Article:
Proposition 2: The Scriptures teach that the elders of a local church are authorized to assemble privately to make decisions in matters of judgment for the local church before and without calling together the whole congregation.
Root of the Problem: Eph 4 says elders bring people to “the unity of the faith.” But many see elders as a board of directors whose job is balancing a check-book, buying supplies, and managing property. Nothing to do with “faith” at all. If you had to work a full-time job and then run a business after-hours, you wouldn’t have time to teach, study, pray or visit much either. This is why you hear so many complaints about preachers doing the work of elders. What a sad waste of the talents of many good men, and what a loss to a congregation.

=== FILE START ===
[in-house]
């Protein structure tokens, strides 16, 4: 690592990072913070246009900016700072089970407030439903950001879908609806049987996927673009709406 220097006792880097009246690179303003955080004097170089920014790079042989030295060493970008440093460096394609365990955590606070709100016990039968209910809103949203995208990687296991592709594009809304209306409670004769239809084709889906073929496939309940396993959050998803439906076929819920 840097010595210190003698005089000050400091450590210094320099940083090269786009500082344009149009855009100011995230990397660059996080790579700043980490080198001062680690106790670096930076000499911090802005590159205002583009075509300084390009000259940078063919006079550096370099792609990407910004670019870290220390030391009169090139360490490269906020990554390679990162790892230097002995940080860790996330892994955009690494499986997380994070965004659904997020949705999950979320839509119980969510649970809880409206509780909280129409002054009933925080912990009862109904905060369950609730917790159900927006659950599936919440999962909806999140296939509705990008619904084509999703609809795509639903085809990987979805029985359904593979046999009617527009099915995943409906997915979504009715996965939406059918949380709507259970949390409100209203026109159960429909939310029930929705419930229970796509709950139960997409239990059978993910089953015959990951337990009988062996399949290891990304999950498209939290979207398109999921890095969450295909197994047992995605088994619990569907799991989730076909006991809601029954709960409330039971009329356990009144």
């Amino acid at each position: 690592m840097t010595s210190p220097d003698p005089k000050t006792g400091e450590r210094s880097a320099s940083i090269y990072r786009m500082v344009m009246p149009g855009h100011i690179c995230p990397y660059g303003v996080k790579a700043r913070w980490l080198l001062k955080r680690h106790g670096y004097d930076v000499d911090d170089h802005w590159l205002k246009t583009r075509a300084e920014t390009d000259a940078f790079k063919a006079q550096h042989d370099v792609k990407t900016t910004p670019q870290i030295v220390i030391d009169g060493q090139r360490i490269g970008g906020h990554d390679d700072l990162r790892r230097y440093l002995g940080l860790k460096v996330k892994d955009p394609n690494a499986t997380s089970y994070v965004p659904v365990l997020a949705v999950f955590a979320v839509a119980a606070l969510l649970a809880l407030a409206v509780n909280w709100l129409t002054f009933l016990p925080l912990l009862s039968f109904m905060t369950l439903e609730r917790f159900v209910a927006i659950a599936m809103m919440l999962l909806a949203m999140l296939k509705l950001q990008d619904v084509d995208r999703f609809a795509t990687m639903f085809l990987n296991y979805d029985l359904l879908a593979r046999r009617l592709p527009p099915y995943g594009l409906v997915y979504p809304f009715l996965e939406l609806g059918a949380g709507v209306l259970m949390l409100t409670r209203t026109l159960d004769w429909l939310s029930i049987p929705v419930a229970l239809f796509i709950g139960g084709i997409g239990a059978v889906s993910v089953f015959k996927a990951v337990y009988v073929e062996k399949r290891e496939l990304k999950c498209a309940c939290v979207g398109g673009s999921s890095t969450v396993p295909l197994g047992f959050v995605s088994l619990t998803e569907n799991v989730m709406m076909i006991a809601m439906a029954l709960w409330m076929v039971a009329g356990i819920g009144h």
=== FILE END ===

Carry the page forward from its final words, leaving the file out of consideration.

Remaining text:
The work of elders is much more important. They can make the difference between saints falling away or getting to heaven. They are too busy teaching, studying, praying, visiting, rebuking, encouraging, and counseling to privately decide all matters of judgment. The spiritual leaders (apostles, prophets, evangelists, pastors, teachers) in Eph 4:11 lead in “the faith.” Do they “make decisions” as they lead? In some limited ways. Evangelists decide how to present a lesson to convert the sinner. Teachers decide what topics to present in class. Do evangelists and teachers privately decide matters of judgment for the church? No, leadership in the faith isn’t private decision-making in collective judgment. Why can’t we see the same for elders?